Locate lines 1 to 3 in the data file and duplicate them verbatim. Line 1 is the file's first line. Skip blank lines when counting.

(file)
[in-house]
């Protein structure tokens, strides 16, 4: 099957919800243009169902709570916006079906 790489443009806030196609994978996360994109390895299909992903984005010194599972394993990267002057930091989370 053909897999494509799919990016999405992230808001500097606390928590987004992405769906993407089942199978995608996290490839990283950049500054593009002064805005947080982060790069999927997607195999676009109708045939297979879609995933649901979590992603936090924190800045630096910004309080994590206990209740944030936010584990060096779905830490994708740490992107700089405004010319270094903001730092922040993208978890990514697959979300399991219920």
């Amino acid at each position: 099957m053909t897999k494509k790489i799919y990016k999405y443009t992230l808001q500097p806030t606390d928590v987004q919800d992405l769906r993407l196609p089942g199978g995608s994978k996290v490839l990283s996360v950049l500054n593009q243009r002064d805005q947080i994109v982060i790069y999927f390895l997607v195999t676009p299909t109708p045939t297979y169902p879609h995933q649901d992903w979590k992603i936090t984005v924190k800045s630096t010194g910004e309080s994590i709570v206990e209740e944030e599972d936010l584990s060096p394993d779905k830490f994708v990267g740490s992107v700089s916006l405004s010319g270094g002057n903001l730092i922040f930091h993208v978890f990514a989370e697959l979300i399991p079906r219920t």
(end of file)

[in-house]
């Protein structure tokens, strides 16, 4: 099957919800243009169902709570916006079906 790489443009806030196609994978996360994109390895299909992903984005010194599972394993990267002057930091989370 053909897999494509799919990016999405992230808001500097606390928590987004992405769906993407089942199978995608996290490839990283950049500054593009002064805005947080982060790069999927997607195999676009109708045939297979879609995933649901979590992603936090924190800045630096910004309080994590206990209740944030936010584990060096779905830490994708740490992107700089405004010319270094903001730092922040993208978890990514697959979300399991219920």
């Amino acid at each position: 099957m053909t897999k494509k790489i799919y990016k999405y443009t992230l808001q500097p806030t606390d928590v987004q919800d992405l769906r993407l196609p089942g199978g995608s994978k996290v490839l990283s996360v950049l500054n593009q243009r002064d805005q947080i994109v982060i790069y999927f390895l997607v195999t676009p299909t109708p045939t297979y169902p879609h995933q649901d992903w979590k992603i936090t984005v924190k800045s630096t010194g910004e309080s994590i709570v206990e209740e944030e599972d936010l584990s060096p394993d779905k830490f994708v990267g740490s992107v700089s916006l405004s010319g270094g002057n903001l730092i922040f930091h993208v978890f990514a989370e697959l979300i399991p079906r219920t």